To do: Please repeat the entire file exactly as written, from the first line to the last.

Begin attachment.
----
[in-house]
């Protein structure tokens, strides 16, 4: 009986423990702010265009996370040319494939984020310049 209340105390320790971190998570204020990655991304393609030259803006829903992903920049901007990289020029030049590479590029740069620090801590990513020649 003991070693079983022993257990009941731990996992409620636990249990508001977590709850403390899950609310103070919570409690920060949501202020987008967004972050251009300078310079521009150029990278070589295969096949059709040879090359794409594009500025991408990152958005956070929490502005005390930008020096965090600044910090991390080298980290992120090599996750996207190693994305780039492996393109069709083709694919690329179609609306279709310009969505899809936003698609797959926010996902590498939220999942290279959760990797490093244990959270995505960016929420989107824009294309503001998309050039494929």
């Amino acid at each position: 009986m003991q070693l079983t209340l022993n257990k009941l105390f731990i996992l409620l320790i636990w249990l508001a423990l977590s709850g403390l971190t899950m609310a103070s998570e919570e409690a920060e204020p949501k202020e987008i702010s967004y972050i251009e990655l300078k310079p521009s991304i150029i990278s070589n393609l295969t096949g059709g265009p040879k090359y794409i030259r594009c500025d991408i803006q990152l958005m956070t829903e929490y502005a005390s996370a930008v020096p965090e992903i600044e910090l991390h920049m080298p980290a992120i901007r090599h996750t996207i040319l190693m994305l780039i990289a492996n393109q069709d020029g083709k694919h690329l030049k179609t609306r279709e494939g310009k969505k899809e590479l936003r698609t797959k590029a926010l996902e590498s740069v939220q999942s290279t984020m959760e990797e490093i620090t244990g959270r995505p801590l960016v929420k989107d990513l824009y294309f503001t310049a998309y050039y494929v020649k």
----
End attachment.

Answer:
[in-house]
């Protein structure tokens, strides 16, 4: 009986423990702010265009996370040319494939984020310049 209340105390320790971190998570204020990655991304393609030259803006829903992903920049901007990289020029030049590479590029740069620090801590990513020649 003991070693079983022993257990009941731990996992409620636990249990508001977590709850403390899950609310103070919570409690920060949501202020987008967004972050251009300078310079521009150029990278070589295969096949059709040879090359794409594009500025991408990152958005956070929490502005005390930008020096965090600044910090991390080298980290992120090599996750996207190693994305780039492996393109069709083709694919690329179609609306279709310009969505899809936003698609797959926010996902590498939220999942290279959760990797490093244990959270995505960016929420989107824009294309503001998309050039494929």
């Amino acid at each position: 009986m003991q070693l079983t209340l022993n257990k009941l105390f731990i996992l409620l320790i636990w249990l508001a423990l977590s709850g403390l971190t899950m609310a103070s998570e919570e409690a920060e204020p949501k202020e987008i702010s967004y972050i251009e990655l300078k310079p521009s991304i150029i990278s070589n393609l295969t096949g059709g265009p040879k090359y794409i030259r594009c500025d991408i803006q990152l958005m956070t829903e929490y502005a005390s996370a930008v020096p965090e992903i600044e910090l991390h920049m080298p980290a992120i901007r090599h996750t996207i040319l190693m994305l780039i990289a492996n393109q069709d020029g083709k694919h690329l030049k179609t609306r279709e494939g310009k969505k899809e590479l936003r698609t797959k590029a926010l996902e590498s740069v939220q999942s290279t984020m959760e990797e490093i620090t244990g959270r995505p801590l960016v929420k989107d990513l824009y294309f503001t310049a998309y050039y494929v020649k």